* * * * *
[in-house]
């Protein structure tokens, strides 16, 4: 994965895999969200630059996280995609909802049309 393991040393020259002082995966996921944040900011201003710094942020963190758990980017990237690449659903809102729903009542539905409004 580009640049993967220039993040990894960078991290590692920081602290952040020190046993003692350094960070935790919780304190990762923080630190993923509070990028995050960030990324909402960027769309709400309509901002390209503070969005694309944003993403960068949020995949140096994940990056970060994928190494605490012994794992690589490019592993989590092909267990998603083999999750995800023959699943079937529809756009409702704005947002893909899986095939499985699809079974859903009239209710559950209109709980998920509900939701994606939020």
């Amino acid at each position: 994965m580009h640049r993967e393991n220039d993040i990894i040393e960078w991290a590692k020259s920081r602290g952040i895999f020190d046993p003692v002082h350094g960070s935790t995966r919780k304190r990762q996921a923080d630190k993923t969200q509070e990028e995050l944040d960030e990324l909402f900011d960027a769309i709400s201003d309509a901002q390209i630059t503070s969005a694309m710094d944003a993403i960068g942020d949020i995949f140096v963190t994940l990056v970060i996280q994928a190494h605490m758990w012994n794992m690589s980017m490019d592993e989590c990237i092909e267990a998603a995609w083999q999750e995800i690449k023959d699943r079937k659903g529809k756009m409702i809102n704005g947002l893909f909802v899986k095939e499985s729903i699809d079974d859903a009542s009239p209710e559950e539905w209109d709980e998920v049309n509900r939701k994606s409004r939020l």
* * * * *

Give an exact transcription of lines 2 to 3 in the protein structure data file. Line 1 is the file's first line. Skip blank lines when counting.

């Protein structure tokens, strides 16, 4: 994965895999969200630059996280995609909802049309 393991040393020259002082995966996921944040900011201003710094942020963190758990980017990237690449659903809102729903009542539905409004 580009640049993967220039993040990894960078991290590692920081602290952040020190046993003692350094960070935790919780304190990762923080630190993923509070990028995050960030990324909402960027769309709400309509901002390209503070969005694309944003993403960068949020995949140096994940990056970060994928190494605490012994794992690589490019592993989590092909267990998603083999999750995800023959699943079937529809756009409702704005947002893909899986095939499985699809079974859903009239209710559950209109709980998920509900939701994606939020």
């Amino acid at each position: 994965m580009h640049r993967e393991n220039d993040i990894i040393e960078w991290a590692k020259s920081r602290g952040i895999f020190d046993p003692v002082h350094g960070s935790t995966r919780k304190r990762q996921a923080d630190k993923t969200q509070e990028e995050l944040d960030e990324l909402f900011d960027a769309i709400s201003d309509a901002q390209i630059t503070s969005a694309m710094d944003a993403i960068g942020d949020i995949f140096v963190t994940l990056v970060i996280q994928a190494h605490m758990w012994n794992m690589s980017m490019d592993e989590c990237i092909e267990a998603a995609w083999q999750e995800i690449k023959d699943r079937k659903g529809k756009m409702i809102n704005g947002l893909f909802v899986k095939e499985s729903i699809d079974d859903a009542s009239p209710e559950e539905w209109d709980e998920v049309n509900r939701k994606s409004r939020l």